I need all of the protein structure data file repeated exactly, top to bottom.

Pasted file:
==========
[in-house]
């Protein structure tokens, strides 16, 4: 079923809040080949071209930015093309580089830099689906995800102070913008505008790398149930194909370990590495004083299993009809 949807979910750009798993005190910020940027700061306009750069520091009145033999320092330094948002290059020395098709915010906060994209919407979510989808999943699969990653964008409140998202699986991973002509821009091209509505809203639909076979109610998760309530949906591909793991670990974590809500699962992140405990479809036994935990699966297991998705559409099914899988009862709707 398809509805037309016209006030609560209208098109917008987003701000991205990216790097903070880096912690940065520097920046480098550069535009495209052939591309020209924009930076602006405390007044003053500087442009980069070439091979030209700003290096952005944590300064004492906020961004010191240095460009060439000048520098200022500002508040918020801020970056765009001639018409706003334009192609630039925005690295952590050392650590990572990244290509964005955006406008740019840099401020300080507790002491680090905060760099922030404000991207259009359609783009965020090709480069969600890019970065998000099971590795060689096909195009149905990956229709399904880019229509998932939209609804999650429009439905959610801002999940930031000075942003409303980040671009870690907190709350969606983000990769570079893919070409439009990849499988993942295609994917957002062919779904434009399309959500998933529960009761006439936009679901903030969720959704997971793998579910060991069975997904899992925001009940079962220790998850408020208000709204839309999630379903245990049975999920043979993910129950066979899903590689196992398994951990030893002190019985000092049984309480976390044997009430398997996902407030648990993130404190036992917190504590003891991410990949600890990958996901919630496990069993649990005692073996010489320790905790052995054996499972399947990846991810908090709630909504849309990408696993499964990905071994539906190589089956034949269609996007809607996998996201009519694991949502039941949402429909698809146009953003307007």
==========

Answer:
[in-house]
């Protein structure tokens, strides 16, 4: 079923809040080949071209930015093309580089830099689906995800102070913008505008790398149930194909370990590495004083299993009809 949807979910750009798993005190910020940027700061306009750069520091009145033999320092330094948002290059020395098709915010906060994209919407979510989808999943699969990653964008409140998202699986991973002509821009091209509505809203639909076979109610998760309530949906591909793991670990974590809500699962992140405990479809036994935990699966297991998705559409099914899988009862709707 398809509805037309016209006030609560209208098109917008987003701000991205990216790097903070880096912690940065520097920046480098550069535009495209052939591309020209924009930076602006405390007044003053500087442009980069070439091979030209700003290096952005944590300064004492906020961004010191240095460009060439000048520098200022500002508040918020801020970056765009001639018409706003334009192609630039925005690295952590050392650590990572990244290509964005955006406008740019840099401020300080507790002491680090905060760099922030404000991207259009359609783009965020090709480069969600890019970065998000099971590795060689096909195009149905990956229709399904880019229509998932939209609804999650429009439905959610801002999940930031000075942003409303980040671009870690907190709350969606983000990769570079893919070409439009990849499988993942295609994917957002062919779904434009399309959500998933529960009761006439936009679901903030969720959704997971793998579910060991069975997904899992925001009940079962220790998850408020208000709204839309999630379903245990049975999920043979993910129950066979899903590689196992398994951990030893002190019985000092049984309480976390044997009430398997996902407030648990993130404190036992917190504590003891991410990949600890990958996901919630496990069993649990005692073996010489320790905790052995054996499972399947990846991810908090709630909504849309990408696993499964990905071994539906190589089956034949269609996007809607996998996201009519694991949502039941949402429909698809146009953003307007």